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UGA Extension publications offer research-based, free information to Georgians on topics including agriculture, the environment, families, food, lawn and garden,
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  • Georgia 2015 Soybean, Sorghum Grain and Silage, and Summer Annual Forages Performance Tests (AP 103-7)

    This research report presents the results of the 2015 statewide performance tests of soybean, sorghum grain and silage, and summer annual forages. The tests for various evaluations were conducted at several or all of the following locations: Tifton, Plains, and Midville in the Coastal Plain region; Griffin and Athens in the Piedmont region; and Calhoun in the Limestone Valley region. The University of Georgia soybean variety trials are irrigated. In addition, dryland soybean variety trials were conducted at four locations (Midville, Plains, Tifton, and Griffin), and irrigated, ultra-late planted soybean variety trials were conducted at Midville and Attapulgus. All are included in this report. Agronomic information, such as plant height, lodging, disease occurrence, etc., is listed along with the yield data. Information concerning planting and harvest dates, soil type, and culture and fertilization practices used in each trial is included in footnotes. Since the average yield for several years gives a better indication of a variety's potential than one year's data, multiple-year yield summaries have been included. Published on Dec 31, 2015.

  • UGA Basic Balancer (B 1371)

    The UGA Basic Balancer is a spreadsheet-based decision aid to formulate basic rations for beef cattle operations. The nutrient requirements used in this program are adapted from guidelines presented in the 2000 National Research Council publication “Nutrient Requirement of Beef Cattle: Seventh Revised Edition: Update 2000." The UGA Basic Balancer program consists of a feed library, least cost feedstuff analyzer, a ration analyzer, and sections to balance rations for brood cows, bulls, heifers, and stockers. The UGA Basic Balancer is intended to be a simple ration balancer that addresses energy (TDN) and crude protein (CP) requirements of cattle. This program does not take into consideration other requirements or limitations (for example, micro minerals, fat level, effective fiber, nonstructural carbohydrates, etc.). Before feeding any rations developed in this program, contact your local Extension office to address any potential problem. Published on May 30, 2016.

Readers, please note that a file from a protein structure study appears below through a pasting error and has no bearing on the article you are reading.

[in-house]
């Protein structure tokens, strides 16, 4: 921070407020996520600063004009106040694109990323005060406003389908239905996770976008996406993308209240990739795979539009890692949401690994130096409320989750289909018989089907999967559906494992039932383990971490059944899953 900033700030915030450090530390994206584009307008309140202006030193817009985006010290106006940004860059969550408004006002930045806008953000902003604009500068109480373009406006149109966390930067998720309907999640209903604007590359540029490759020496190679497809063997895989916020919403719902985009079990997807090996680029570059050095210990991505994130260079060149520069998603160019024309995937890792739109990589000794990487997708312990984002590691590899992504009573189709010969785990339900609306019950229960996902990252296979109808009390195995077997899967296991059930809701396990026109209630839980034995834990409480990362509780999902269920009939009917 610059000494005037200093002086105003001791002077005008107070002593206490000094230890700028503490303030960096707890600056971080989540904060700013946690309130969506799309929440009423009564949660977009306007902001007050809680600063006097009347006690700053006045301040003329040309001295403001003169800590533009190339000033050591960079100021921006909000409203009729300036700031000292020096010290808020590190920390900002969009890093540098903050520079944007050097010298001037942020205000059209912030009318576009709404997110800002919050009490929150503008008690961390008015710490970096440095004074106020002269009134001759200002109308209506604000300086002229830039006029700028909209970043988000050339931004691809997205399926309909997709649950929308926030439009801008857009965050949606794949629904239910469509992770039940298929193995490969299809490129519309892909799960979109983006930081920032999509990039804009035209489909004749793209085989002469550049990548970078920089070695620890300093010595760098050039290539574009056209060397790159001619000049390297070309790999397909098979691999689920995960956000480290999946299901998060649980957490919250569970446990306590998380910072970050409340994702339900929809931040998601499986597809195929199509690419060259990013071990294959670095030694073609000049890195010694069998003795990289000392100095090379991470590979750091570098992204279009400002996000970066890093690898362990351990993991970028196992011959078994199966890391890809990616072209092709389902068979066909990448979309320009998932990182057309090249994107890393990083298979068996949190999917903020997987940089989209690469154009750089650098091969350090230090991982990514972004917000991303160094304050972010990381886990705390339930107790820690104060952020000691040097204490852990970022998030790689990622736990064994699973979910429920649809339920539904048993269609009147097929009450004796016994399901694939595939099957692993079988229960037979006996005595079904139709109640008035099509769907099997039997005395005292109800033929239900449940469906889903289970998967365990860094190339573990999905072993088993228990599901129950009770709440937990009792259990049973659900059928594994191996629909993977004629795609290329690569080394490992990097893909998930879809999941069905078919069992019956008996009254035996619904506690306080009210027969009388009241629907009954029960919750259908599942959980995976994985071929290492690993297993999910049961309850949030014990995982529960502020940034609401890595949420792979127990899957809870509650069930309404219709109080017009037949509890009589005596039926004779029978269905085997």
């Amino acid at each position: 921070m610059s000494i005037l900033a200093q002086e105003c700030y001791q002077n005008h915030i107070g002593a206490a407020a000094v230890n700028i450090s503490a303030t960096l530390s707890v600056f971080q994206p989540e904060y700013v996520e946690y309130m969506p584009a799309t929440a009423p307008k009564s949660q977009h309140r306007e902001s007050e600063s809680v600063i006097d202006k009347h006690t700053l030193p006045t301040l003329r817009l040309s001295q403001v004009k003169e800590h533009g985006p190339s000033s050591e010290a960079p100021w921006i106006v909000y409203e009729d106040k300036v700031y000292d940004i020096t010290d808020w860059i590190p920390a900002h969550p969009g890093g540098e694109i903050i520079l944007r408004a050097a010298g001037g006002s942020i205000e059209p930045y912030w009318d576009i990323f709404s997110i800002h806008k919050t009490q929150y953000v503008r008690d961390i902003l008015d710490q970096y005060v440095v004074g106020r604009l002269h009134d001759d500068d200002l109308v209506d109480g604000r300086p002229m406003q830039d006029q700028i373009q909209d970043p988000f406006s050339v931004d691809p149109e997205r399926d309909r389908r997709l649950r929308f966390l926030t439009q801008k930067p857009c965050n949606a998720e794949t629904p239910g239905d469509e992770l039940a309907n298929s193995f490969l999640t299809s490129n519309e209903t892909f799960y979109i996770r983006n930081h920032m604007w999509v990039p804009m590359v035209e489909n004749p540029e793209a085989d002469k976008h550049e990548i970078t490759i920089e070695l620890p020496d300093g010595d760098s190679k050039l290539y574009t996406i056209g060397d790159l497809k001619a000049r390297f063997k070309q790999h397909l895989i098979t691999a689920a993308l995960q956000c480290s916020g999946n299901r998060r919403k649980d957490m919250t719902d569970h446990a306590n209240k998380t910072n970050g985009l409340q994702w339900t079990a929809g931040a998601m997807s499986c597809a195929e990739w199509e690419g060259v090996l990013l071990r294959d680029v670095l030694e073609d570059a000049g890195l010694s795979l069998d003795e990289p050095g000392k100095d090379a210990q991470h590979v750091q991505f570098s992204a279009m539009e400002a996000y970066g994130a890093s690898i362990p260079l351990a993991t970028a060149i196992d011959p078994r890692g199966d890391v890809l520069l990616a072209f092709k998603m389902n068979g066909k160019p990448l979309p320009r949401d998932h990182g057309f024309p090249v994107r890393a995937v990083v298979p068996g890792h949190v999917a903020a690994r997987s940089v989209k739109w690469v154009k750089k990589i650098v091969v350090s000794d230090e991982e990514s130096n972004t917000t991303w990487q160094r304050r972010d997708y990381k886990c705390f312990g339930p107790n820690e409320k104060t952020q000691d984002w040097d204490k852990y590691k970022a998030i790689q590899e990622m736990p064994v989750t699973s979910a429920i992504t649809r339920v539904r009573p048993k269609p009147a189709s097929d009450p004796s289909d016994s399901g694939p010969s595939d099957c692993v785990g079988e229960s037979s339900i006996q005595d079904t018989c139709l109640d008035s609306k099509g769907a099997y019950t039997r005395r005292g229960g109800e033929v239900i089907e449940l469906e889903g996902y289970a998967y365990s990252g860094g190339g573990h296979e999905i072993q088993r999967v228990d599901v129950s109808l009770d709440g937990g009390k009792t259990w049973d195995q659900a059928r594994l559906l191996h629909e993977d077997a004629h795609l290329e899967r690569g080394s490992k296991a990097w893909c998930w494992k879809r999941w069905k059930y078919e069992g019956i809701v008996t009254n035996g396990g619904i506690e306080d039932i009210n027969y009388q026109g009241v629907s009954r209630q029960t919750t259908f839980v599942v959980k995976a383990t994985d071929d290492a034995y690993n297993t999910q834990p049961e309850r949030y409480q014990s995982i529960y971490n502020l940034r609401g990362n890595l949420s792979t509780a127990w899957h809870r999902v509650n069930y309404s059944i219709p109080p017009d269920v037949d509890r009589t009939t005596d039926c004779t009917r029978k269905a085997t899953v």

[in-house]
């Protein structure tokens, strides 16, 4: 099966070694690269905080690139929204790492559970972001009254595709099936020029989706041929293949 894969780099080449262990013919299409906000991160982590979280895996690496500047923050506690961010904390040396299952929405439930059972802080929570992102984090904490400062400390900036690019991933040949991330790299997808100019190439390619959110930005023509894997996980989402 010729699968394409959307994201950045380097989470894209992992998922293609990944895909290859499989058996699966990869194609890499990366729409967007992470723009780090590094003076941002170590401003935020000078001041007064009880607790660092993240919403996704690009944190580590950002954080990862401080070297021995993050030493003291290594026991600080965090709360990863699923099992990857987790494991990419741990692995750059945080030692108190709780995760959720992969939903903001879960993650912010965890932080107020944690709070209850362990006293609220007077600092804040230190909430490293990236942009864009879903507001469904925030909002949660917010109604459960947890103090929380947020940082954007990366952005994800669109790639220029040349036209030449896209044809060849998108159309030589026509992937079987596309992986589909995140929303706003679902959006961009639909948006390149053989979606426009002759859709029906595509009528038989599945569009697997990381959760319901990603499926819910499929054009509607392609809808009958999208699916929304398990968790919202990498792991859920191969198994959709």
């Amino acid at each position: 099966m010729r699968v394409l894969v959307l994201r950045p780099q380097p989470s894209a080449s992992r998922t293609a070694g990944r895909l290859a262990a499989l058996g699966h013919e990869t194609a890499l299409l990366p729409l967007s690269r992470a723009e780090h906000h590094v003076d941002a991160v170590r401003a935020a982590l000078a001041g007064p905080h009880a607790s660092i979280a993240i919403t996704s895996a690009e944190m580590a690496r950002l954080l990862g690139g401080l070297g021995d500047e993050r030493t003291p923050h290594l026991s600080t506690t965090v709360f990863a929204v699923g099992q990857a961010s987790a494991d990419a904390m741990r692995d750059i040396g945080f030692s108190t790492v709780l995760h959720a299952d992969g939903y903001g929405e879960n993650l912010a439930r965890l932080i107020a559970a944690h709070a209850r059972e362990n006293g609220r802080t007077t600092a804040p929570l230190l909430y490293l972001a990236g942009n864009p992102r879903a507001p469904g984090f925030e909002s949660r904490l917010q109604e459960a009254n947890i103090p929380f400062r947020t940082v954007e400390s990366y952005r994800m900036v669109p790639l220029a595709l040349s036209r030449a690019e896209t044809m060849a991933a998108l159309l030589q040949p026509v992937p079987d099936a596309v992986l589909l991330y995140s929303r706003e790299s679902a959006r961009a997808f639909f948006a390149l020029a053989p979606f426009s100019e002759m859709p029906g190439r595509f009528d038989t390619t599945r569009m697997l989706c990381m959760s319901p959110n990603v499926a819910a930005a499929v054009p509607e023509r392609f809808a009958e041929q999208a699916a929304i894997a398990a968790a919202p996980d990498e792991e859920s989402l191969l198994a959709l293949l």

• Iron (Manganese) and Sulfur Bacteria in Your Well Water (B 1457)

    Presence of bacteria in your drinking water supply does not necessarily pose a health hazard. Certain types of bacteria in household water are more of a nuisance issue. Your water may test negative for coliform and E. coli, but it may still contain other bacteria, typically nuisance bacteria. The two most common types of nuisance bacteria are iron (manganese) and sulfur bacteria. Iron (manganese) bacteria are generally more common than sulfur bacteria because large amounts of iron can be present in ground water. Iron and sulfur bacteria can live together in a household water supply system, so it can be very difficult to determine whether the problem is from one or the other, or both. Water tests looking for the presence of iron bacteria are seldom recommended and are generally not required. Instead, the confirmation of the presence of iron bacteria is usually based on visual inspection. The unmistakable “rotten egg” odor of hydrogen sulfide gas is the most obvious sign of a sulfur bacteria problem. Once iron bacteria are well established in a household water supply system, their complete elimination is extremely difficult or even impossible. Preventive measures are more critical and effective than corrective actions. This publication includes some simple preventive measures as well as control and treatment options. Published on Mar 31, 2016.

  • Identification and Control of Fusarium Head Blight (Scab) of Wheat in Georgia (C 1066)

    Fusarium Head Blight (FHB), also called scab, is a devastating disease that is emerging in Georgia wheat fields. This publication contains important information on the biology of the causal agent, and conditions that favor the disease, detailed descriptions of the diseases symptoms, and the latest information on cultural, genetic, and chemical methods of control. The intended audience is producers, professionals, consultants, county faculty and the general public. Published on Mar 30, 2015.

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